A court should not dismiss a complaint for failure to state a claim unless the defendant can show beyond doubt that the plaintiff can prove no set of facts in support of his claim that would entitle him to relief. Warren v. Dist. of Columbia, 353 F.3d 36, 37 (D.C.Cir. 2004); Kingman Park, 348 F.3d at 1040. Thus, in resolving a Rule 12(b)(1) or 12(b)(6) motion, the court must treat the complaint's factual allegations as true and draw all reasonable inferences therefrom in the plaintiff's favor. Macharia v. United States, 334 F.3d 61, 67 (D.C.Cir. 2003), cert. denied, 540 U.S. 1149 (2004); Holy Land Found. for Relief & Dev. v. Ashcroft, 333 F.3d 156, 165 (D.C.Cir. 2003), cert. denied, 540 U.S. 1218 (2004). The court need not accept as true inferences unsupported by facts set out in the complaint or legal conclusions cast as factual allegations. Warren, 353 F.3d at 39; Browning, 292 F.3d at 242. In addition, the plaintiff has the burden of proving subject matter jurisdiction by a preponderance of the evidence. Felter v. Norton, 412 F. Supp. 2d 118, 122 (D.D.C. 2006) (citation and quotation omitted).
The GEO Defendants assert that this Court lacks personal jurisdiction over them. The plaintiff bears the burden of establishing personal jurisdiction over each defendant. Atlantigas Corp. v. Nisource, Inc., 290 F. Supp. 2d 34, 42 (D.D.C. 2003). In order to meet his burden, a plaintiff must allege specific facts on which personal jurisdiction can be based; he cannot rely on conclusory allegations. Id. Furthermore, a plaintiff cannot aggregate allegations concerning multiple defendants in order to demonstrate personal jurisdiction over any individual defendant. Id. In deciding a motion to dismiss for lack of personal jurisdiction under Fed. R. Civ. P. 12(b)(2), the Court need not treat plaintiff's allegations as true. Id. Rather, the Court may consider and weigh affidavits and other relevant matter in making the jurisdictional determination. Id.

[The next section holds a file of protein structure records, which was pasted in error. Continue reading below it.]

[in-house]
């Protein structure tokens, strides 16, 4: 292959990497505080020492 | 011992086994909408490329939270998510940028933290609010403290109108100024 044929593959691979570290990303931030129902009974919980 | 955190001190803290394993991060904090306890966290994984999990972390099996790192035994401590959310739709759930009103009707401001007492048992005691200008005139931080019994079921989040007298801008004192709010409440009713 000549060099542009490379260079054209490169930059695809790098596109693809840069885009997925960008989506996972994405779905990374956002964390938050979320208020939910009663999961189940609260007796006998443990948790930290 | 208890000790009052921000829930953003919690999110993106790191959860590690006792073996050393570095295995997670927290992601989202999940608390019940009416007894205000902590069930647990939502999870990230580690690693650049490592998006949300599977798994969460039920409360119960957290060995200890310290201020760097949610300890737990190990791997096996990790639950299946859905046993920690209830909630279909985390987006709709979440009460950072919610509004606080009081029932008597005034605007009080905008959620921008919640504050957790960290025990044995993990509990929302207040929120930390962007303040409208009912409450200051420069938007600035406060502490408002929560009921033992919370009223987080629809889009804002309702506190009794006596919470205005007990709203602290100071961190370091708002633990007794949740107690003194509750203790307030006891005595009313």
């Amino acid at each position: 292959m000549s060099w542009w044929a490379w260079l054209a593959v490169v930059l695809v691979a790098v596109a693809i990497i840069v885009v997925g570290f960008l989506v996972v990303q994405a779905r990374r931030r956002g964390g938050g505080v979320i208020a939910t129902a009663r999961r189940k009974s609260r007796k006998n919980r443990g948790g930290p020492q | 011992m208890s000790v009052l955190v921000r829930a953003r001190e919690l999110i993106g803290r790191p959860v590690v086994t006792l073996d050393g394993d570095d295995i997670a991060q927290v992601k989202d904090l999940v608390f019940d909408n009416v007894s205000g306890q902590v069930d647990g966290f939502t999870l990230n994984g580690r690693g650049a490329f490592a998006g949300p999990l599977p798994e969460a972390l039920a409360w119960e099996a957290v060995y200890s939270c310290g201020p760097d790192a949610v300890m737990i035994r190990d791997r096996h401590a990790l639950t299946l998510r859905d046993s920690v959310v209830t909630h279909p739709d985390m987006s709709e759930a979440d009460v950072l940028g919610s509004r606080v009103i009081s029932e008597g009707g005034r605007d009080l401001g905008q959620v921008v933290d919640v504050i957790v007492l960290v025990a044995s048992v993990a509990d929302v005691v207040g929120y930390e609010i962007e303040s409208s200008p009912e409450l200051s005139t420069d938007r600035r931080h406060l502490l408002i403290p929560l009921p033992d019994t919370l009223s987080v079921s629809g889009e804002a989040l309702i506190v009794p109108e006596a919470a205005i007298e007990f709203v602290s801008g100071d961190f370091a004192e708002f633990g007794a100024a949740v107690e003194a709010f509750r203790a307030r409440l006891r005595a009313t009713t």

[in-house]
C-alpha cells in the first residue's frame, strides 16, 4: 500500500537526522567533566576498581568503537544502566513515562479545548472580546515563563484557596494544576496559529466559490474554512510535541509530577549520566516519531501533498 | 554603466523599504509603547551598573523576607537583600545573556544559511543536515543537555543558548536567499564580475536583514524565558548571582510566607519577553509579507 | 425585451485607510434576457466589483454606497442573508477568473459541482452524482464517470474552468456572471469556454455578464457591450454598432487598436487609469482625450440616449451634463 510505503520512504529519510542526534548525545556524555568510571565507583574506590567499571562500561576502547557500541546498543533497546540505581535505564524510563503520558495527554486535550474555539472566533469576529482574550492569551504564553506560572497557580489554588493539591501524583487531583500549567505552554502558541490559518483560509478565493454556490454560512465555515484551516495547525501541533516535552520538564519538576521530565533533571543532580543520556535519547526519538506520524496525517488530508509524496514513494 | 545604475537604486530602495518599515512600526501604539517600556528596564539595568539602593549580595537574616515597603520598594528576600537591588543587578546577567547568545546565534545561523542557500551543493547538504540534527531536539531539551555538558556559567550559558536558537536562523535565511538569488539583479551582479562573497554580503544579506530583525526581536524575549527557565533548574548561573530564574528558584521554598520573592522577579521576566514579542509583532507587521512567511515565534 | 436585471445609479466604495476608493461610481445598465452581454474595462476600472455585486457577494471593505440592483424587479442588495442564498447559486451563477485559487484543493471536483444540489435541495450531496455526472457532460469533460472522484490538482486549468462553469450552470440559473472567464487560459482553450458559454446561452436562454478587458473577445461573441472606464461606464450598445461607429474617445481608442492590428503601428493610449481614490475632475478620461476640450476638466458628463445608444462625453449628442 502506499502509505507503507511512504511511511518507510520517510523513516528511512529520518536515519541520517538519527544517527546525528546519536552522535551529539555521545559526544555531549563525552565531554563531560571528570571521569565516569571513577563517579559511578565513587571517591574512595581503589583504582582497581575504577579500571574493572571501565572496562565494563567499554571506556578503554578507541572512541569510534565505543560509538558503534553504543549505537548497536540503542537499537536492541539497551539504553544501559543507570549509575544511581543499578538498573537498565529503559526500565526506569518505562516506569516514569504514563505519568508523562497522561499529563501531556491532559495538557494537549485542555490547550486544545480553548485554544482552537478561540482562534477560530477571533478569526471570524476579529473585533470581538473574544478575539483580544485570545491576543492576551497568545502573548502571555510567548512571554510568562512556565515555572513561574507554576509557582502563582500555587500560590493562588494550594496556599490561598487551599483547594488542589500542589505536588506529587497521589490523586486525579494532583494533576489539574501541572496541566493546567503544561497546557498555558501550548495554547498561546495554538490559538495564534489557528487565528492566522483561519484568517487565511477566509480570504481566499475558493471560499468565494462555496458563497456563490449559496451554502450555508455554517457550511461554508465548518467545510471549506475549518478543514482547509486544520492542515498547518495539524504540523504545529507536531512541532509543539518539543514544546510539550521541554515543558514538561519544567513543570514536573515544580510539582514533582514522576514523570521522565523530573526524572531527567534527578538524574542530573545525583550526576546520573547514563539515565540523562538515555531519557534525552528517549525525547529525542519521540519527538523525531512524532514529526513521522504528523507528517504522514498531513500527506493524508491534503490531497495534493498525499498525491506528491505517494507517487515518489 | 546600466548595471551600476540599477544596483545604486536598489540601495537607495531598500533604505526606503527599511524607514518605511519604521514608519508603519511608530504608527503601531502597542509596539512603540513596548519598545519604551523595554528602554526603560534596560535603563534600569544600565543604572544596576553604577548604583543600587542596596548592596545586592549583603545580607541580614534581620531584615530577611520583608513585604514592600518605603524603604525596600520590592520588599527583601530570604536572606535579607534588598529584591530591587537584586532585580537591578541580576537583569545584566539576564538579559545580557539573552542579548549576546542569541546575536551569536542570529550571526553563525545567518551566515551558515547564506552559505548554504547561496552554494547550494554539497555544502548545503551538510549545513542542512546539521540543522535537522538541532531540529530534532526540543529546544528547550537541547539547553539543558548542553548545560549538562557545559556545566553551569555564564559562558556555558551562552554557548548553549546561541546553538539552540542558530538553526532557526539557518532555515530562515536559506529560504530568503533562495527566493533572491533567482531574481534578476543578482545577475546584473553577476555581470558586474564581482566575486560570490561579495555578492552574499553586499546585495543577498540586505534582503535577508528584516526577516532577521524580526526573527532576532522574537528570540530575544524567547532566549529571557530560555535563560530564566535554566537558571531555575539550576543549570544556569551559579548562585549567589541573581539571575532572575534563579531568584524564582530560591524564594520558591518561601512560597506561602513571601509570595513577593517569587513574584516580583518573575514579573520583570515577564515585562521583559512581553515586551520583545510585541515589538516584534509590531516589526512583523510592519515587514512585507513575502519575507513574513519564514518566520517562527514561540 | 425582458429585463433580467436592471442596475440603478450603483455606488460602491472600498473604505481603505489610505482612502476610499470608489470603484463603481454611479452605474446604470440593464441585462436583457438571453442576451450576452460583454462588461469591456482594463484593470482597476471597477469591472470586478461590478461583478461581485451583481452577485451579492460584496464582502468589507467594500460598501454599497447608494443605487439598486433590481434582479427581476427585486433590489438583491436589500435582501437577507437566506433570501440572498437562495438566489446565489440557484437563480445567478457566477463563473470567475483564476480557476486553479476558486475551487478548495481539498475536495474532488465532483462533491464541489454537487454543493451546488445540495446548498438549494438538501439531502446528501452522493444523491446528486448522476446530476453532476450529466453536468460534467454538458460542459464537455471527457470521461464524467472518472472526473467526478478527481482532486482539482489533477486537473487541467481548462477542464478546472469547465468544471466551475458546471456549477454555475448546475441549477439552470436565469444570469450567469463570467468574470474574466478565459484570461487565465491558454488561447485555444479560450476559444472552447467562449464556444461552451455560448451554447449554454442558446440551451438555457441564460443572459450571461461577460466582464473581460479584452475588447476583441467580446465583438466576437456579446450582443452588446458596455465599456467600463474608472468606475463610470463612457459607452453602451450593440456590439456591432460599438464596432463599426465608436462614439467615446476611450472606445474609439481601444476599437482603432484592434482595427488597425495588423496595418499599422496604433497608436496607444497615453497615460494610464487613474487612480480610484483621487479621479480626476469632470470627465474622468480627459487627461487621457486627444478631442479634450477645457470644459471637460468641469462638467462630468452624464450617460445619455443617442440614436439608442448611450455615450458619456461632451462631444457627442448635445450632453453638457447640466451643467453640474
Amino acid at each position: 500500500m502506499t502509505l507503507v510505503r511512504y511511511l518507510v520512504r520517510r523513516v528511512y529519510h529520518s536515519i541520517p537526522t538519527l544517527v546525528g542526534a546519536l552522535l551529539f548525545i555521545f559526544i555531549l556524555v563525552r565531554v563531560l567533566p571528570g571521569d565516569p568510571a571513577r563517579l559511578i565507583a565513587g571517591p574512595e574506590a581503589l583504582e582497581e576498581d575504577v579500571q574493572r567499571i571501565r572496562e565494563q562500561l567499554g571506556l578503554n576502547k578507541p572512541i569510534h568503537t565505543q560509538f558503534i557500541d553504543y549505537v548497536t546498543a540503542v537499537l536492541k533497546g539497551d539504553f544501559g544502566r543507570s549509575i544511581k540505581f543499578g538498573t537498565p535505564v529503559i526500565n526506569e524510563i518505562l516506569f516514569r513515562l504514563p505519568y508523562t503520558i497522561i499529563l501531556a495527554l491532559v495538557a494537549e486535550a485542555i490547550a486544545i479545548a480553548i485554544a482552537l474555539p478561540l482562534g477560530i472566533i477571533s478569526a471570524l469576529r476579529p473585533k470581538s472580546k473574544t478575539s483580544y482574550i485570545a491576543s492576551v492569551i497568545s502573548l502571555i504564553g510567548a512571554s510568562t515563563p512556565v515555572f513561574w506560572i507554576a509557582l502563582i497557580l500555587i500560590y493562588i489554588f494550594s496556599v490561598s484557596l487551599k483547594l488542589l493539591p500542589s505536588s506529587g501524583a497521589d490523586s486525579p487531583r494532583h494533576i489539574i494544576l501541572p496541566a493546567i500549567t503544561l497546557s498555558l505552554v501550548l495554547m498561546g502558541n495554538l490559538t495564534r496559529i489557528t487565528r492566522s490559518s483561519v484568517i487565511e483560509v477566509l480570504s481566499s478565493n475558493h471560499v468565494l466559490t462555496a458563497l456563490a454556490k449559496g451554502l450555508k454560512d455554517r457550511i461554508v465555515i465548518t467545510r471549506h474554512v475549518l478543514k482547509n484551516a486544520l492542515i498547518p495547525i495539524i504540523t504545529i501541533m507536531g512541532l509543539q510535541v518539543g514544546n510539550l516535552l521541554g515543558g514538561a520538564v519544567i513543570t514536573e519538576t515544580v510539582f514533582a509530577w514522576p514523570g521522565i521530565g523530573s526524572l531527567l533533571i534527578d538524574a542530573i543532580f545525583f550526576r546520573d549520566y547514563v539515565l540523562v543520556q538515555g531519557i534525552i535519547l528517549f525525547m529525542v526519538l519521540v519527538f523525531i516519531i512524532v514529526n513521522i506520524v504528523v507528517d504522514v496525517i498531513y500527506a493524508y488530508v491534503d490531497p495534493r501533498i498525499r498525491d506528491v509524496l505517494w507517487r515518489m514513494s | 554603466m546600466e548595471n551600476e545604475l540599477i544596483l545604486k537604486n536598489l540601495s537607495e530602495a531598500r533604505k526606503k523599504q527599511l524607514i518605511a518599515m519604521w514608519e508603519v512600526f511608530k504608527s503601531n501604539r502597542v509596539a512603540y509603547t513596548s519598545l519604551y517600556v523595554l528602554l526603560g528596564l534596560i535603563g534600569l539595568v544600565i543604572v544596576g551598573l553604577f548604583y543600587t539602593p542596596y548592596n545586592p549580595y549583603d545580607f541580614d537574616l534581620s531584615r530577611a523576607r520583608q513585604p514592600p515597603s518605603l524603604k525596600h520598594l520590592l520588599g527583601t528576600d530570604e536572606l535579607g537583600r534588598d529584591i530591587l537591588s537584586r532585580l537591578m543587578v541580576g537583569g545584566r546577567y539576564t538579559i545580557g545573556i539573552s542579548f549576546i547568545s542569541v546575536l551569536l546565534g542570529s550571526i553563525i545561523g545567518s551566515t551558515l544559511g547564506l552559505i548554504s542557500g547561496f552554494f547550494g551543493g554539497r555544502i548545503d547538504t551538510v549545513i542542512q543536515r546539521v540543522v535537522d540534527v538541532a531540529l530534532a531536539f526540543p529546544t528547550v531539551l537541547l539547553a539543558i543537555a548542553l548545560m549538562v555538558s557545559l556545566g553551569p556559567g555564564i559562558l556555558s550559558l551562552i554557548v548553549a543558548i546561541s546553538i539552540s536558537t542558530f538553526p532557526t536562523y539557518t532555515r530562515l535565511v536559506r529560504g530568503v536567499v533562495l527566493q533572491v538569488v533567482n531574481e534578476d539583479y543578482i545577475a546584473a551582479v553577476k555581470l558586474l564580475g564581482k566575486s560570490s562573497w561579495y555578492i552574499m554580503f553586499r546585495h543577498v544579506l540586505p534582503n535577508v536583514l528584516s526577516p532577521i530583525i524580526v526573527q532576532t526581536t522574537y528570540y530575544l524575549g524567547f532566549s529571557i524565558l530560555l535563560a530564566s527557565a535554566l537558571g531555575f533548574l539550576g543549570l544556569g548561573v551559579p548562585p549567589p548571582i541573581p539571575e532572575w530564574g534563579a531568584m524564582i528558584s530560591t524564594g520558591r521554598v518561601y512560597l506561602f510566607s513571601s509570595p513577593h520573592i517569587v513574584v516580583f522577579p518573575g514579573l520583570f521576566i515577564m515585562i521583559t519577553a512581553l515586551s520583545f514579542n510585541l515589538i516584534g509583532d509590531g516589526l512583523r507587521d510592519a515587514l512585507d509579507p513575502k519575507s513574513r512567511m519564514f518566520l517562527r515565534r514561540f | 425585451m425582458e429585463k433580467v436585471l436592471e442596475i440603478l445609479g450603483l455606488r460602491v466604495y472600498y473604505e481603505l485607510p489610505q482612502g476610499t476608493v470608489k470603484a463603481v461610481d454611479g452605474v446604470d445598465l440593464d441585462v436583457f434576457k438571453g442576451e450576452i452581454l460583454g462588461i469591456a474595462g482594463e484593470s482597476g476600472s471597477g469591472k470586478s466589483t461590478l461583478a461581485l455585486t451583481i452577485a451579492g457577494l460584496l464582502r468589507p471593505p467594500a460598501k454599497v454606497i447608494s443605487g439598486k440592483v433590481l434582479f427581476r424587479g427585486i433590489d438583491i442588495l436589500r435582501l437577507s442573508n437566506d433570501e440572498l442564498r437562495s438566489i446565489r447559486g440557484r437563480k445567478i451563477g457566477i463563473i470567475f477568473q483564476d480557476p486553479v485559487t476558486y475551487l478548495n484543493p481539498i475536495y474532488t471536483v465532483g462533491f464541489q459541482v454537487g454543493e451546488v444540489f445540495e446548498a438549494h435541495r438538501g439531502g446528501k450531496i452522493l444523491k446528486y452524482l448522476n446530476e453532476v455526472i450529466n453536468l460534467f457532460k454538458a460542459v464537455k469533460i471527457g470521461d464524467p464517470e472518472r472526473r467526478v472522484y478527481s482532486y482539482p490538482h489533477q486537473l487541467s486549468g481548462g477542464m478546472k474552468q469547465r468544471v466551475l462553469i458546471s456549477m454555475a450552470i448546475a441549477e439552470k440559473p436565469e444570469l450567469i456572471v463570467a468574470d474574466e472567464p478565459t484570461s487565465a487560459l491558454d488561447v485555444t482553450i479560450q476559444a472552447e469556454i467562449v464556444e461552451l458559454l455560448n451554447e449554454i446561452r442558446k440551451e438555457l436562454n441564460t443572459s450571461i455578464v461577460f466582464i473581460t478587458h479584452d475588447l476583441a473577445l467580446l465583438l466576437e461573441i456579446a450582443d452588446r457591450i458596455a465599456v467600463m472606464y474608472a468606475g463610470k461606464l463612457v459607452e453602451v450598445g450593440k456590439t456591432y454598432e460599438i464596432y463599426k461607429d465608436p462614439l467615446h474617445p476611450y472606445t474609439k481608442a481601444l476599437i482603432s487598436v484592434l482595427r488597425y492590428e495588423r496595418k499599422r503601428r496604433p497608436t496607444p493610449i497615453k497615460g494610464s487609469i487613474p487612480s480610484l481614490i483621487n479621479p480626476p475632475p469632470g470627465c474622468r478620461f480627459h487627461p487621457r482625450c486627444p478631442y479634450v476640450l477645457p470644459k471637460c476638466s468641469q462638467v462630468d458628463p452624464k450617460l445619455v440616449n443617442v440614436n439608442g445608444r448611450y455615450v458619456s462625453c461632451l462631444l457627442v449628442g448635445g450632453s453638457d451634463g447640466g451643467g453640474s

The Federal Defendants move to dismiss on the ground that the RLUIPA does not apply to the BOP. In order to properly evaluate the Defendants' argument, it is necessary to understand the legislative and jurisprudential history of this area of law. RLUIPA is the "latest of long-running congressional efforts to accord religious exercise heightened protection from government-imposed burdens" than that required by the Supreme Court's free exercise clause jurisprudence. Cutter v. Wilkinson, 125 S.Ct. 2113, 2117-2118 (2005). To that end, in 1993, Congress enacted the Religious FreedomRestoration Act ("RFRA"). That statute was intended to overturn Employment Div., Dep't of Human Resources of Or. v. Smith, 494 U.S. 872 (1990), a decision which held that the First Amendment permits governments to apply neutral generally applicable laws to a religious practice without a showing of a compelling state interest. Cutter, 125 S.Ct. at 2118; Caldwell v. Caesar, 150 F. Supp. 2d 50, 55 (D.D.C. 2001). RFRA provides that a government "shall not substantially burden a person's exercise of religion even if the burden results from a rule of general applicability" unless the government demonstrates that it "is in furtherance of a compelling government interest" and "is the least restrictive means of furthering that compelling government interest." 42 U.S.C. § 2000bb.
In City of Boerne v. Flores, 521 U.S. 507, 523-36 (1997), the Supreme Court held that RFRA was unconstitutional as applied to the states. A number of courts of appeals, including ours, have held that RFRA still applies to the federal government. See Cutter, 125 S.Ct. at 2118; Henderson v. Kennedy, 265 F.3d 1072, ...